The new building to preserve and protect the state’s documents was designed by architects in the Department of Public Works and Buildings, led by supervising architect C. Herrick Hammond, but with much input from Norton. Ground was broken in 1936. It was designed to conform to the architectural style of the nearby Centennial Building, but also to be expandable as the state grew and more records were created. Norton was heavily involved in every step of the process, making sure that the building which resulted from these efforts would be sufficient to preserve the state’s records for generations.

To protect paper files from deterioration due to sunlight, the top floors have no windows. They were designed to have 15 miles of cabinets, made of steel. The building was also air conditioned; still a rarity in the mid-1930s; in order to control the temperature and prevent damage to documents. Steel fire doors separated sections of the building so that a fire could be quickly contained should one break out.

The building was also designed with a receiving room to clean and repair documents, a photostatic reproduction room, an exhibit room for displaying publicly-viewable artifacts, a reference room and research library. In all, it had more than 80,000 cubic feet of storage space.

When the Illinois State Archives building opened, there were only two buildings in the nation which were dedicated solely to preserving archives: the National Archives in Washington and a state archives building in Maryland which had also opened around the same time as the new building in Springfield. The Illinois State Archives building was such a state-of-the-art structure that World War II contingency plans for an evacuation of Washington DC called for portions of the National Archives to be transferred to Springfield for safe keeping. Thankfully, those plans were never put into action.

State records soon found a home in the new building, which was completed in 1938. So did many records from the state’s 102 counties. The list of treasures to be found in the building is truly spectacular, dating back to Illinois’ earliest days: “territorial records going back to 1790, including correspondence and miscellaneous files of the early Governors and Secretaries of State,” Norton wrote. “The original state Constitutions of 1818 and 1848 and the proposed Constitutions of 1862 and 1922 are here, together with the journals of the various Constitutional Conventions.”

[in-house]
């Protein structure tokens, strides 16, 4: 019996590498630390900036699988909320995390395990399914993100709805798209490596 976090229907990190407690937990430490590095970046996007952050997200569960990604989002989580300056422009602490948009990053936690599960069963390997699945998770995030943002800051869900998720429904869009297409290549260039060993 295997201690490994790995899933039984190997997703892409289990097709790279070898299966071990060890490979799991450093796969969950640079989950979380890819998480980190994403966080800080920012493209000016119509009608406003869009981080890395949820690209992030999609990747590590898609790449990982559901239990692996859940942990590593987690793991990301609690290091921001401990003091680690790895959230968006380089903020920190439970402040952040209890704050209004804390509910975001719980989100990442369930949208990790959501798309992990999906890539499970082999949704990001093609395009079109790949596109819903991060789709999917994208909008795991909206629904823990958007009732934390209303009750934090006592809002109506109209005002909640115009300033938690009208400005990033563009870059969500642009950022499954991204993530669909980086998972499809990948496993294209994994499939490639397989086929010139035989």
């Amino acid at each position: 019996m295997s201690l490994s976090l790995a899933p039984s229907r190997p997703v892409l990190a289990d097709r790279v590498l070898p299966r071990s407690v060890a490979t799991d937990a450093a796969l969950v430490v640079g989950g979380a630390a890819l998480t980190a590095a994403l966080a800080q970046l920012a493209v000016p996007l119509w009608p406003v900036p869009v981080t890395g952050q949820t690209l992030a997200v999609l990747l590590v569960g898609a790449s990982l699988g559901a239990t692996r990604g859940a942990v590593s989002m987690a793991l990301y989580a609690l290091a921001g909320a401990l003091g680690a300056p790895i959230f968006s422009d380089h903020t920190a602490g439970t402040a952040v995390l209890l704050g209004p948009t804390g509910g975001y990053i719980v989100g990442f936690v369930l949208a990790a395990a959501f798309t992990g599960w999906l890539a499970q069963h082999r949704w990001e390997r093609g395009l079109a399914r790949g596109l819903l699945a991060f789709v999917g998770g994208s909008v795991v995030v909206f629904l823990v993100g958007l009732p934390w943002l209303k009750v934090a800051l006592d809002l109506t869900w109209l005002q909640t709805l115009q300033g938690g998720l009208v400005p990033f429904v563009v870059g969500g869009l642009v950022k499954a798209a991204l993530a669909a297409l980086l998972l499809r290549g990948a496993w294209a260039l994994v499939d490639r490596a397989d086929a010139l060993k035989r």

The files in the archives also include census records, documentation of land ownership and transactions, the tally sheet from the House of Representatives on the question of moving the capital to Springfield, proclamations creating counties in the Illinois territory, a copy of the first State Seal, and Abraham Lincoln’s handwritten first bill, introduced on December 9, 1834.

To this day, the Illinois State Archives remains the primary repository of official records from throughout the state. In addition to the main facility in Springfield, the archives have seven regional depositories at state university campuses. It is a priceless resource for researching every detail of the history of the state’s government.

Margaret Norton shows Springfield students
the original of Illinois' first Constitution
in the Archives Building Museum. 
Margaret Cross Norton continued her work as State Archivist until she retired in 1957. She is recognized as a pioneer in the field of archiving. Respected for her competence and hard work, Norton became a leader in the nationwide drive to preserve irreplaceable records. She founded the Society of American Archivists and was its first vice president and later president. Her expertise was called upon by other states seeking to better preserve their archival records.

Illinois’ first state archivist, Margaret Cross Norton, died on May 21, 1984. She was 92 years old. In 1995, the state honored her service in the most fitting way possible: naming the State Archives Building which she had worked so hard to design, build and maintain as the Margaret Cross Norton Building.